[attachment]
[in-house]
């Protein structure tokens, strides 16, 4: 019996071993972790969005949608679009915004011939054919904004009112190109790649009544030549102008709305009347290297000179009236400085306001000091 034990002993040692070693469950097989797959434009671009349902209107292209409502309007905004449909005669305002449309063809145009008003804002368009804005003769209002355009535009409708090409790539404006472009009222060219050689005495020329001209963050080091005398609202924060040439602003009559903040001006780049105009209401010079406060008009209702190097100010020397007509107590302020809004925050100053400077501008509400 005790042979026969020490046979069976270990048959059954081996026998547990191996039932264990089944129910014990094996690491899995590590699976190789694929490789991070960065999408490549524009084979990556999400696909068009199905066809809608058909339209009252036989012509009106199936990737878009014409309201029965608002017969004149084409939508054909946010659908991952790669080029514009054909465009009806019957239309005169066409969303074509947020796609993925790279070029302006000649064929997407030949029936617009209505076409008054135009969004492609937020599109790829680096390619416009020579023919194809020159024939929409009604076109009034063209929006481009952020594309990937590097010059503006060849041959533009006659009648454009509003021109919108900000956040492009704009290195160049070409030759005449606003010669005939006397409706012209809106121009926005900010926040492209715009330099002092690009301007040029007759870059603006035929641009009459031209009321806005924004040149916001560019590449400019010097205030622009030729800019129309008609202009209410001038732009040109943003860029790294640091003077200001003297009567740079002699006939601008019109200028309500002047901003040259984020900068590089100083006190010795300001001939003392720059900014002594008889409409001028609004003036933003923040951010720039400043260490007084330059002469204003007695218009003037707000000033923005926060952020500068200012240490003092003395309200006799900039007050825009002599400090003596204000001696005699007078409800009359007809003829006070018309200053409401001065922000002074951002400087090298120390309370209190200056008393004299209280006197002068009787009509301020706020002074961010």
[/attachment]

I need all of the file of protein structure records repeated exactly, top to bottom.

[in-house]
């Protein structure tokens, strides 16, 4: 019996071993972790969005949608679009915004011939054919904004009112190109790649009544030549102008709305009347290297000179009236400085306001000091 034990002993040692070693469950097989797959434009671009349902209107292209409502309007905004449909005669305002449309063809145009008003804002368009804005003769209002355009535009409708090409790539404006472009009222060219050689005495020329001209963050080091005398609202924060040439602003009559903040001006780049105009209401010079406060008009209702190097100010020397007509107590302020809004925050100053400077501008509400 005790042979026969020490046979069976270990048959059954081996026998547990191996039932264990089944129910014990094996690491899995590590699976190789694929490789991070960065999408490549524009084979990556999400696909068009199905066809809608058909339209009252036989012509009106199936990737878009014409309201029965608002017969004149084409939508054909946010659908991952790669080029514009054909465009009806019957239309005169066409969303074509947020796609993925790279070029302006000649064929997407030949029936617009209505076409008054135009969004492609937020599109790829680096390619416009020579023919194809020159024939929409009604076109009034063209929006481009952020594309990937590097010059503006060849041959533009006659009648454009509003021109919108900000956040492009704009290195160049070409030759005449606003010669005939006397409706012209809106121009926005900010926040492209715009330099002092690009301007040029007759870059603006035929641009009459031209009321806005924004040149916001560019590449400019010097205030622009030729800019129309008609202009209410001038732009040109943003860029790294640091003077200001003297009567740079002699006939601008019109200028309500002047901003040259984020900068590089100083006190010795300001001939003392720059900014002594008889409409001028609004003036933003923040951010720039400043260490007084330059002469204003007695218009003037707000000033923005926060952020500068200012240490003092003395309200006799900039007050825009002599400090003596204000001696005699007078409800009359007809003829006070018309200053409401001065922000002074951002400087090298120390309370209190200056008393004299209280006197002068009787009509301020706020002074961010």